Review Summary: BROOTALITY4 of 9 thought this review was well written
Gimmicky and generic, Cattle Decapitation started out as just another laughable gore-grind-death band, longing to be recognized for excellent death metal, not just the gimmicky mishmash of most of their counterparts. Slowly but surely they started becoming more and more of a real metal band, as opposed to just an artificial gore group, taking in more and more death metal influence and lessening their indulgence on grind. With The Harvest Floor
, Cattle Decapitation essentially rids themselves of 99% of their gore grind influence and become a full-fledged death metal group.
The Harvest Floor
still isn’t perfect though. Although the band is no longer gimmicky, they’ve become brutally generic in the process. Excluding the occasional breakdown and ambient section, they’ve essentially become this sort of techy, heavy blasting death metal group along the veins of Cannibal Corpse, with more Suffocation style structuring abilities.
But despite becoming generic, Cattle Decapitation still knows how to fu
cking shred shi
apart. This is mostly apparent throughout the first six tracks. “The Gardeners of Eden” starts out with the sound of cow slaughter, and leads into a Cryptopsy-style piercing bass intro, and leads into a heavy assortment of the usual cunt smashing death metal riffs and blast beats, with the addition of absolutely awesome vocals from Travis Ryan. Simply put, Travis Ryan has always been the highlight of Cattle Decapitation, with his fast paced, low pitched, grueling growls and mid pitched, grind-esque screeches.
But then after this quick, murderous pace of riffs, we stop and get wrapped up in an ambient stop gate. That’s essentially the only real problem with this album, since it interrupts a fast and furious stream of great riffs and vocals and leads to generic ambient doodling and occasionally the chug chug breakdown here and there. It just shatters whatever is still there. The worst part about this is that is that Cattle Decapitation incorporates it so much that they even use it for an entire track of just pure ambiance. The title track is essentially every boring ambient bit of this album mooshed together and made into an ever so slowly trudging and building piece that, although transcending and ever moving, moves too slow for the casual listener searching for some listeners. At over three minutes,it just moves along like a slug.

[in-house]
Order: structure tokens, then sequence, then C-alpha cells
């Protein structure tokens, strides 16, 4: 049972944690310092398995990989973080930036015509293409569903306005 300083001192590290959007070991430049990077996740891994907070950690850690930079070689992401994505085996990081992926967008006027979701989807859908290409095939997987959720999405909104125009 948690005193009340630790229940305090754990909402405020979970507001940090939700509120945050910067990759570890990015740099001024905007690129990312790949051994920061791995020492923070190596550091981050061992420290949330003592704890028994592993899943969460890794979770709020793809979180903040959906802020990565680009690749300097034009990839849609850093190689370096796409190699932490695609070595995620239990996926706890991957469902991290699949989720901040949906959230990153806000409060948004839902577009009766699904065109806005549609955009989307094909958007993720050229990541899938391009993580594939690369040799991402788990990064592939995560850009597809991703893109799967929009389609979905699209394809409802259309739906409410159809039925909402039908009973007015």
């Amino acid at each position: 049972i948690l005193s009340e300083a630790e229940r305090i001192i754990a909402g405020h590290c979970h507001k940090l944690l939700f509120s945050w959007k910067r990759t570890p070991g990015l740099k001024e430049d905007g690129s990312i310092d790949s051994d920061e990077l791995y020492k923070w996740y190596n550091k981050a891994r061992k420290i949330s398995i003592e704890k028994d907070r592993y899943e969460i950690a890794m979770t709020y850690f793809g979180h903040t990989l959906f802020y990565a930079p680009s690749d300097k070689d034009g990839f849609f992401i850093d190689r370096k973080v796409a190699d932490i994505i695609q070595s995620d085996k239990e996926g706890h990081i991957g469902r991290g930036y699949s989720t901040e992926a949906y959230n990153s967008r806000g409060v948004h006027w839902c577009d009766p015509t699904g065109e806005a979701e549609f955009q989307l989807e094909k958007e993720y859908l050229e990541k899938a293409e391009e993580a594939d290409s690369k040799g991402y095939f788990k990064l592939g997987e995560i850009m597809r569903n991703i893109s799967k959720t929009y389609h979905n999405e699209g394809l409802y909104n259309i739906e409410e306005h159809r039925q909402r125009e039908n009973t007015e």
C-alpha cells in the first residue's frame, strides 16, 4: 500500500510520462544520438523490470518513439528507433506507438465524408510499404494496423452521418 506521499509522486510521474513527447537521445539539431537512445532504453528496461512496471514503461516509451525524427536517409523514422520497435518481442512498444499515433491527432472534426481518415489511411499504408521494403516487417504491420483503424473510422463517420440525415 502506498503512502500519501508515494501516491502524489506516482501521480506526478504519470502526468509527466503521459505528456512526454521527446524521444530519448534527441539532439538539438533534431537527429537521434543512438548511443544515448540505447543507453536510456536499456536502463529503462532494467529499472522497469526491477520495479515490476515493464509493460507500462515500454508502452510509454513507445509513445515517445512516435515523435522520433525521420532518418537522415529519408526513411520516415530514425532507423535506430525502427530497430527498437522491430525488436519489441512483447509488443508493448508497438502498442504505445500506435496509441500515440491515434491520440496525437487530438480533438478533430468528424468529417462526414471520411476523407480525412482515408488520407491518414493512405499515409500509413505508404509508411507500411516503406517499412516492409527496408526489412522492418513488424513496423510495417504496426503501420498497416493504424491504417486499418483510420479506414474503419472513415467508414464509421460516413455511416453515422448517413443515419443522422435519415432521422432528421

But that doesn’t ruin the album’s best parts, it’s still death metal at its truest. No overly technical noodling like that of Necrophagist here, just true-to-the-art, 80s-90s style Death Metal that occasionally resorts to breakdowns and ambience when it really shouldn’t need to. The Harvest Floor
is a good album, even great at moments, but it just doesn’t do much to diversify itself from the crowd. It adds too much cheesy ambient or “quiet” sections. If you want something that reminds you of the good ol’ days of death metal, this is for you, but beware if you dislike breakdowns in your CD.